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Puncturing Australia's cult of the mind


'The mind' by Chris JohnstonIn addition to more than half a million Australians who currently live with an intellectual disability, nearly 600,000 Australians are projected to be living with dementia by 2030. Yet for most of us, our daily lives have become increasingly dependent upon advanced cognitive activity.

Social media sites like Facebook and Twitter exemplify the ways in which new technology continues to draw out and emphasise the life of the mind above all else. At the same time, convenient new tools like online banking and shopping carry a hidden burden of knowledge, memory, and comprehension borne entirely by the individual user. The cognitive demands of active social participation have never been so high.

We seem set on a trajectory of ever increasing reliance on individual autonomy, rationality, and self-awareness augmented by complex technologies. But if our culture glorifies the mental life of the autonomous, empowered individual, what does it offer those whose mental faculties are limited or impaired?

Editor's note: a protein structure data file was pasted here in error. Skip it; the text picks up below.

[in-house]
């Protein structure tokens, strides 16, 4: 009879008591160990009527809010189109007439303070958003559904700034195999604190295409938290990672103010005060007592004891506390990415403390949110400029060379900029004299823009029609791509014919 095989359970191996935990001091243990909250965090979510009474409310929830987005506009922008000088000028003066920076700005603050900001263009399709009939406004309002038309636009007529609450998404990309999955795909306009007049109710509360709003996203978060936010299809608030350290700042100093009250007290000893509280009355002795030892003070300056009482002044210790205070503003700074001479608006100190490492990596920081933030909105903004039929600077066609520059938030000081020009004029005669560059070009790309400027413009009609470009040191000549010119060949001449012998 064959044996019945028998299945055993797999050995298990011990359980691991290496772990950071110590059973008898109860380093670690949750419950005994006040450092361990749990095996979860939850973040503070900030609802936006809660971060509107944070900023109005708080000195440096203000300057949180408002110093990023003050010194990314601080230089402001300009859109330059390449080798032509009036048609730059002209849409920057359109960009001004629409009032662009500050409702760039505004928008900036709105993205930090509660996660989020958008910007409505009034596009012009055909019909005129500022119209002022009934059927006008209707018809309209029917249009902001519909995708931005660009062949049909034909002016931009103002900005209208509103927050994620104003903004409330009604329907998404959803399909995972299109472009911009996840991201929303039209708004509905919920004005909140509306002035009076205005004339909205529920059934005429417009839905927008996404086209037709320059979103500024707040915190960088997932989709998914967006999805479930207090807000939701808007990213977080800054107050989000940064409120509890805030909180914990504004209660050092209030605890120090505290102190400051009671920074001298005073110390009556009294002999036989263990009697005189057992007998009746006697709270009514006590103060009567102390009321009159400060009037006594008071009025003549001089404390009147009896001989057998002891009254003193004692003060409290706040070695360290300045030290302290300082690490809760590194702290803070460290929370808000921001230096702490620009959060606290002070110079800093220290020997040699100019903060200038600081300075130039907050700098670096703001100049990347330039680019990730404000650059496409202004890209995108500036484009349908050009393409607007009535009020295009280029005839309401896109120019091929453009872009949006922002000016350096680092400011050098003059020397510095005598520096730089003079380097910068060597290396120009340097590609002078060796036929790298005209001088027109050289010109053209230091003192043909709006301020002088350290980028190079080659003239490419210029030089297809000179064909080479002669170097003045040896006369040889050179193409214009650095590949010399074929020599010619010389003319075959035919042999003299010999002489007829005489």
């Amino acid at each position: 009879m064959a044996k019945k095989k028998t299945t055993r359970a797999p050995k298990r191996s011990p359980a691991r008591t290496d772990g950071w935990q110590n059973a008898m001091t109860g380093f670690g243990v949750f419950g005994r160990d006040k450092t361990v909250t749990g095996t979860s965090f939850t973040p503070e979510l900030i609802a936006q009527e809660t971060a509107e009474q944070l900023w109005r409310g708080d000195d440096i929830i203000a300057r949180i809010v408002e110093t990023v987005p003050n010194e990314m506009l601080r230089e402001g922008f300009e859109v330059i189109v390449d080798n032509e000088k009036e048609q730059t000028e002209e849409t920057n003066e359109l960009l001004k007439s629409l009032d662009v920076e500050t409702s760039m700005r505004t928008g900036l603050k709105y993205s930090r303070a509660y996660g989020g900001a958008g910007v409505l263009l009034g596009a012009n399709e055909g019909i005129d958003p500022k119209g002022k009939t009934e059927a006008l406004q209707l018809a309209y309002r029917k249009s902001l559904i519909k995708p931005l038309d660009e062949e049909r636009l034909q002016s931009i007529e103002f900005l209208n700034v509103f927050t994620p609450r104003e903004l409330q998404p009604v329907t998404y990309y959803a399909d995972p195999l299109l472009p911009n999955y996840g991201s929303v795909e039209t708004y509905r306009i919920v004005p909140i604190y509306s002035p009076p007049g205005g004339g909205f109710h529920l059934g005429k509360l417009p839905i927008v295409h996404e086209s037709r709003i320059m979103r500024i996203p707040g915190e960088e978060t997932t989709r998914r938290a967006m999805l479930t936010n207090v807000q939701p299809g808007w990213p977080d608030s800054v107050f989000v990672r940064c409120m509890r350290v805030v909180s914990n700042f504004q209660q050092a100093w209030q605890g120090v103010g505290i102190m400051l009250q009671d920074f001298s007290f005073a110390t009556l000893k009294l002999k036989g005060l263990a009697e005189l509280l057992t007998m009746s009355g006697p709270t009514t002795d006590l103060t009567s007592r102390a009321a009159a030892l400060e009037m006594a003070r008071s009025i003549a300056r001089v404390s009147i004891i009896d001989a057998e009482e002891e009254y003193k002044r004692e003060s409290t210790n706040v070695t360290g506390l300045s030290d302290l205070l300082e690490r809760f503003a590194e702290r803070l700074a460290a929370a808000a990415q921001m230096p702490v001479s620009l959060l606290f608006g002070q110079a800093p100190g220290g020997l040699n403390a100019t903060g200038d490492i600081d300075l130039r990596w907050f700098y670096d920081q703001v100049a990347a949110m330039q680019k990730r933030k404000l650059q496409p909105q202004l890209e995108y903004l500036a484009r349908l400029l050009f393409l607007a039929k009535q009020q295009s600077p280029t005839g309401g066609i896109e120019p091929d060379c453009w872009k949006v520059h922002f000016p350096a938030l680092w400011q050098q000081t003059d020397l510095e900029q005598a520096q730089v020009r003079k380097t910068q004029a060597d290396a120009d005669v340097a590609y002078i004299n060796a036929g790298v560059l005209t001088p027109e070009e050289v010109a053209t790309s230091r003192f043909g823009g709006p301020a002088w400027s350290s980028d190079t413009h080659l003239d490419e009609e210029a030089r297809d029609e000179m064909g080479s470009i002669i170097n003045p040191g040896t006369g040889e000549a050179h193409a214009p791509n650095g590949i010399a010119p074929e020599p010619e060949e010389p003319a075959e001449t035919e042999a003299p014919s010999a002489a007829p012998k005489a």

We are living in what ethicist Stephen G. Post has called a 'hyper-cognitive' society — a society which not only demands but idealises the mental life as the essence of personhood and individuality. Post has critiqued our present culture's implicit affront to people suffering cognitive deficits such as dementia:

I associate hypercognitive values with the Enlightenment notion of salvation by reason alone and suggest that this imperils people with dementia. Very simplistically, 'I think, therefore I am,' implies that if I do not think, I am not. In essence, the values of rationality and productivity blind us to other ways of thinking about the meaning of our humanity.

The moral implications of such values are clear. The acclaimed Princeton Philosopher Professor Peter Singer has infamously championed the view that:

The fact that a being is a human being, in the sense of a member of the species homo sapiens, is not relevant to the wrongness of killing it; it is, rather, characteristics like rationality, autonomy, and self-consciousness that make a difference.